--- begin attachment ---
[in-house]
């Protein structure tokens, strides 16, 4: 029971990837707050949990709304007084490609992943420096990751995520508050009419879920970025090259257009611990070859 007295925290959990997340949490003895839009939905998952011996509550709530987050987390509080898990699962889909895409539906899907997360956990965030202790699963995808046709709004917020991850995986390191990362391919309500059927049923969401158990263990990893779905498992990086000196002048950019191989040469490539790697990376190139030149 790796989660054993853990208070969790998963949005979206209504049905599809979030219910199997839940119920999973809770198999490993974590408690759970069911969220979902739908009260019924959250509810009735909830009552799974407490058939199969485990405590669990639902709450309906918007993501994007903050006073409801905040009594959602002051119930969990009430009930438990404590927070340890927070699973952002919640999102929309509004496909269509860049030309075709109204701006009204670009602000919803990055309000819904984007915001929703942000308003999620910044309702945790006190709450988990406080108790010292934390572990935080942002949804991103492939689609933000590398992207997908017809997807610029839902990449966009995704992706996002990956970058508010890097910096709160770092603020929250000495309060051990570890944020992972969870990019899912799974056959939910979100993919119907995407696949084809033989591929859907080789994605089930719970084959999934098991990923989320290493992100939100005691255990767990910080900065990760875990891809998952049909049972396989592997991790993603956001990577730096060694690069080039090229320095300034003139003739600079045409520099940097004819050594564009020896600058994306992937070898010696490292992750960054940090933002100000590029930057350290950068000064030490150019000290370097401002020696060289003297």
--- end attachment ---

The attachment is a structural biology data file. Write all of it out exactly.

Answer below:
[in-house]
């Protein structure tokens, strides 16, 4: 029971990837707050949990709304007084490609992943420096990751995520508050009419879920970025090259257009611990070859 007295925290959990997340949490003895839009939905998952011996509550709530987050987390509080898990699962889909895409539906899907997360956990965030202790699963995808046709709004917020991850995986390191990362391919309500059927049923969401158990263990990893779905498992990086000196002048950019191989040469490539790697990376190139030149 790796989660054993853990208070969790998963949005979206209504049905599809979030219910199997839940119920999973809770198999490993974590408690759970069911969220979902739908009260019924959250509810009735909830009552799974407490058939199969485990405590669990639902709450309906918007993501994007903050006073409801905040009594959602002051119930969990009430009930438990404590927070340890927070699973952002919640999102929309509004496909269509860049030309075709109204701006009204670009602000919803990055309000819904984007915001929703942000308003999620910044309702945790006190709450988990406080108790010292934390572990935080942002949804991103492939689609933000590398992207997908017809997807610029839902990449966009995704992706996002990956970058508010890097910096709160770092603020929250000495309060051990570890944020992972969870990019899912799974056959939910979100993919119907995407696949084809033989591929859907080789994605089930719970084959999934098991990923989320290493992100939100005691255990767990910080900065990760875990891809998952049909049972396989592997991790993603956001990577730096060694690069080039090229320095300034003139003739600079045409520099940097004819050594564009020896600058994306992937070898010696490292992750960054940090933002100000590029930057350290950068000064030490150019000290370097401002020696060289003297």